In economics, we have two forces: the producer, who makes things, and the consumer, who buys them. Supply is the producer's willingness and ability to supply a given good at various price points, holding all else constant. An increase in price will increase producer's revenues, so they'll be willing to supply more; a decrease in price will reduce revenues, and so producers will supply less.
The Law of Supply:
The law of supply states that, ceteribus paribus (Latin for 'assuming all else is held constant'), the quantity supplied for a good rises as the price rises. In other words, the quantity demanded and price is positively related. Supply curves are drawn as 'upward sloping' due to this positive relationship between price and quantity supplied. Note: There are theoretical instances where the law of supply might not hold, though these are rarely, if ever, seen in the real world. Supply’s counterpart is demand; it measures how many consumers will want to buy a product at various price points.
FACTORS INFLUENCING SUPPLY
Price of the given Commodity: The most important factor determining the supply of a commodity is its price. As a general rule, price of a commodity and its supply are directly related. It means, as price increases, the quantity supplied of the given commodity also rises and vice-versa. It happens because at higher prices, there are greater chances of making profit. It induces the firm to offer more for sale in the market. Supply (S) is a function of price (P) and can be expressed as: S = f (P). The direct relationship between price and supply, known as ‘Law of Supply’. The following determinants are termed as ‘other factors’ or factors other than price’.
Prices of Other Goods: As resources have alternative uses, the quantity supplied of a commodity depends not only on its price, but also on the prices of other commodities. Increase in the prices of other goods makes them more profitable in comparison to the given commodity. As a result, the firm shifts its limited resources from production of the given commodity to production of other goods. For example, increase in the price of other good (say, wheat) will induce the farmer to use land for cultivation of wheat in place of the given commodity (say, rice).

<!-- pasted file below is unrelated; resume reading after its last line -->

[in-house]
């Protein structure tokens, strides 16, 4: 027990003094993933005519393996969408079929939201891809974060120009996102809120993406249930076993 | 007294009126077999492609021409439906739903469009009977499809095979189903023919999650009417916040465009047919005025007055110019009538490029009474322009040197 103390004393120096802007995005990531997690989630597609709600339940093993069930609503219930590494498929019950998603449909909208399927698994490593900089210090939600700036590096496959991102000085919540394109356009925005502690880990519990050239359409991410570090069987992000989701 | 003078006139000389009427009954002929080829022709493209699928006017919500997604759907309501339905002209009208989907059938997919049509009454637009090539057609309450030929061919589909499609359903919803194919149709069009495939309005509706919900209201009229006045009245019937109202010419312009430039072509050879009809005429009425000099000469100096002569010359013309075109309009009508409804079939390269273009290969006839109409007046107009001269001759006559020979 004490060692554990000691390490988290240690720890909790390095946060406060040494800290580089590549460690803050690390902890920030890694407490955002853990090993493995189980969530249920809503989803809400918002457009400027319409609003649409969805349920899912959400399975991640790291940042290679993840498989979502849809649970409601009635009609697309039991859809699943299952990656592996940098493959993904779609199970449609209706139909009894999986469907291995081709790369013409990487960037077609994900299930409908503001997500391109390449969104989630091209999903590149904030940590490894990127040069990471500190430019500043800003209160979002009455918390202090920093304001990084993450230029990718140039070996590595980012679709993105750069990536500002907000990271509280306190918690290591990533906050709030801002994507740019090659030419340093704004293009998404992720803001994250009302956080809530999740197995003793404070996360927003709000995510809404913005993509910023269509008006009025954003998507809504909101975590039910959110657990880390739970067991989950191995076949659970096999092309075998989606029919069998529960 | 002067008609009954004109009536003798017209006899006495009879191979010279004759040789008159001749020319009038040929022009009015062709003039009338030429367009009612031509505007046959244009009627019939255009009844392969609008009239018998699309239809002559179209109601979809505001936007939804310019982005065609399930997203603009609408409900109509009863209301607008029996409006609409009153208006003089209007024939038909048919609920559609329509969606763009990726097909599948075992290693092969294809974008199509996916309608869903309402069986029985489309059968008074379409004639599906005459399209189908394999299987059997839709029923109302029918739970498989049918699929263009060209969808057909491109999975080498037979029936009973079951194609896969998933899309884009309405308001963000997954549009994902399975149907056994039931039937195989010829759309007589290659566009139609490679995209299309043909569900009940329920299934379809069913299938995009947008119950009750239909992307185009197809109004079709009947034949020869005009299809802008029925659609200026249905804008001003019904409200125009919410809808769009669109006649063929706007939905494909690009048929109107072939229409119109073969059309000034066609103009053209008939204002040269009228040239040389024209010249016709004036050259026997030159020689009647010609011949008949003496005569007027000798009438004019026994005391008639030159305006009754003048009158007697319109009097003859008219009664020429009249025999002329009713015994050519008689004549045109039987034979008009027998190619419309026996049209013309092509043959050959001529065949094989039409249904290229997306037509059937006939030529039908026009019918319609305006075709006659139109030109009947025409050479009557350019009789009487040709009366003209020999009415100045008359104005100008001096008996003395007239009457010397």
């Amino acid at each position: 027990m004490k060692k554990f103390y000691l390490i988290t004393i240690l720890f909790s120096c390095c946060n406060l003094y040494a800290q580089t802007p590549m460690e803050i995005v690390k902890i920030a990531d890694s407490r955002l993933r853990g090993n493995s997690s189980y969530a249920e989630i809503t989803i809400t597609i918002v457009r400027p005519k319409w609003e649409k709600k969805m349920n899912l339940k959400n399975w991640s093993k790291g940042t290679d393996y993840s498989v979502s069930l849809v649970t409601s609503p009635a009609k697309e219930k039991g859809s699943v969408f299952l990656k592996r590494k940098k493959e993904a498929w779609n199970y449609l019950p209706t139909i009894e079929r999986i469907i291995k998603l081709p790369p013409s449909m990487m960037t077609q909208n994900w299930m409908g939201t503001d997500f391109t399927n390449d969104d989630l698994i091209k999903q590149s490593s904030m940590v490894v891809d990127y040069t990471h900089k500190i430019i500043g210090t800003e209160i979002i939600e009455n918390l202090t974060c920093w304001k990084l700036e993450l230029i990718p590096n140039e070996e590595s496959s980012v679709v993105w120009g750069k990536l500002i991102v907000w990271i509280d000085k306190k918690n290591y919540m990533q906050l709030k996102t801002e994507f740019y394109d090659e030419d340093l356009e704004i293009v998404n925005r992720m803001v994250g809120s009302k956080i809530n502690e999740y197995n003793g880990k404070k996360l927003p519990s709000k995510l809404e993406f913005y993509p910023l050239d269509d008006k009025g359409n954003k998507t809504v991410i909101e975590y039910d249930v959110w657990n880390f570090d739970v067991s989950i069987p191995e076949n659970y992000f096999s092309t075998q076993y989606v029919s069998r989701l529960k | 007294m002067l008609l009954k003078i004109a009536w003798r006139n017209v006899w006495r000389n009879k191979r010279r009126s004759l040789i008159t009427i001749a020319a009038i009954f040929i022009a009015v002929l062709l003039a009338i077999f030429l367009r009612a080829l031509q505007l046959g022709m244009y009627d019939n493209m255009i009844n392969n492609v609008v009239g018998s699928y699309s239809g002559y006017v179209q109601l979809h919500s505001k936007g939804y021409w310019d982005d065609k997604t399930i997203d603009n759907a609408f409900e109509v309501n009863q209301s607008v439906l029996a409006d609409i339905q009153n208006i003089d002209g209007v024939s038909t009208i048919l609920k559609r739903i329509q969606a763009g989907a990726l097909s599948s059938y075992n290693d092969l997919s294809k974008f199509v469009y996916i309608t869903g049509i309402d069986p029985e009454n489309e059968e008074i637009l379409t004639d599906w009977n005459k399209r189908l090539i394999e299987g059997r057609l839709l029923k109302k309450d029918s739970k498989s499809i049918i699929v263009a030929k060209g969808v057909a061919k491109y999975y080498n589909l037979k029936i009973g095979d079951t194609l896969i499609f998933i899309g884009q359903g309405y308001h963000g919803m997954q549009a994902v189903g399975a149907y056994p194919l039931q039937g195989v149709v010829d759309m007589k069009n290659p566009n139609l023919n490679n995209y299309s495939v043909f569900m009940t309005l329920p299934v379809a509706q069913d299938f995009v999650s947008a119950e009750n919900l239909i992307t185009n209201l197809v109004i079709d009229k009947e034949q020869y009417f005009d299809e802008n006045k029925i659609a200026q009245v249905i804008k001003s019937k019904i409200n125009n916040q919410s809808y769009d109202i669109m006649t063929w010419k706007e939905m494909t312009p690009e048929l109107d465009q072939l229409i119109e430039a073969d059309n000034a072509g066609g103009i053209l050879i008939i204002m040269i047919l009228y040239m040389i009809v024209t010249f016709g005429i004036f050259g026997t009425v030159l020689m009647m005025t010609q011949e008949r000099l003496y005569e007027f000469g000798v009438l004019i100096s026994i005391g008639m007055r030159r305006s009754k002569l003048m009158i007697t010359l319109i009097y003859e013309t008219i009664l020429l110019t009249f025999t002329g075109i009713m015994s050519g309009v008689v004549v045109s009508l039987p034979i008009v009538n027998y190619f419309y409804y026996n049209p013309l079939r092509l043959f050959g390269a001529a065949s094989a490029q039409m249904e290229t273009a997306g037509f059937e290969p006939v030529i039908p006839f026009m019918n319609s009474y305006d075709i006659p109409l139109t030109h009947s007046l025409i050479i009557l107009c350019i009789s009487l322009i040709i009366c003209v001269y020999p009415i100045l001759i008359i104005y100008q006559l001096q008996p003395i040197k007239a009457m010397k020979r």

Prices of Factors of Production (inputs): When the amount payable to factors of production and cost of inputs increases, the cost of production also increases. This decreases the profitability. As a result, seller reduces the supply of the commodity. On the other hand, decrease in prices of factors of production or inputs, increases the supply due to fall in cost of production and subsequent rise in profit margin. To make ice-cream, firms need various inputs like cream, sugar, machine, labour, etc. When price of one or more of these inputs rises, producing ice-creams will become less profitable and firms supply fewer ice-creams.
State of Technology: Technological changes influence the supply of a commodity. Advanced and improved technology reduces the cost of production, which raises the profit margin. It induces the seller to increase the supply. However, technological degradation or complex and out-dated technology will increase the cost of production and it will lead to decrease in supply.
Government Policy (Taxation Policy): Increase in taxes raises the cost of production and, thus, reduces the supply, due to lower profit margin. On the other hand, tax concessions and subsidies increase the supply as they make it more profitable for the firms to supply goods. 6.
Goals / Objectives of the firm: Generally, supply of a commodity increases only at higher prices as it fulfills the objective of profit maximization. However, with change in trend, some firms are willing to supply more even at those prices, which do not maximise their profits. The objective of such firms is to capture extensive markets and to enhance their status and prestige.
Supply Schedule and Curves
Draw supply schedule and curves
A supply schedule is a table which lists the possible prices for a good and service and the associated quantity supplied. The supply schedule for oranges could look (in part) as follows:
75 cents - 470 oranges a week
70 cents - 400 oranges a week
65 cents - 320 oranges a week
60 cents - 200 oranges a week
The Supply Curve
The supply curve shows the quantity supplied of a given product at varying price points, holding all else constant. Here's a graph of the supply curve.
You'll notice that the x-axis is labelled 'Q', and the y-axis is labelled 'P.' Those stand for quantityand price. Just like we saw earlier, when the price of a good goes up, the supply does as well. Each producer has his or her own supply curve for a given product, which can vary from one producer to another. The exact curve depends on production costs and other variables.
Let's look at an example. Imagine two wineries in the Paso Robles region: Paso Winery and Robles Winery. Paso Winery may be willing to supply 20 bottles of their wine if the market price were $10 per bottle but willing to supply 100 bottles if the price were $50 per bottle. Robles Winery may only be willing to supply 5 bottles if the price were $20 each and 50 bottles at a price of $50 each.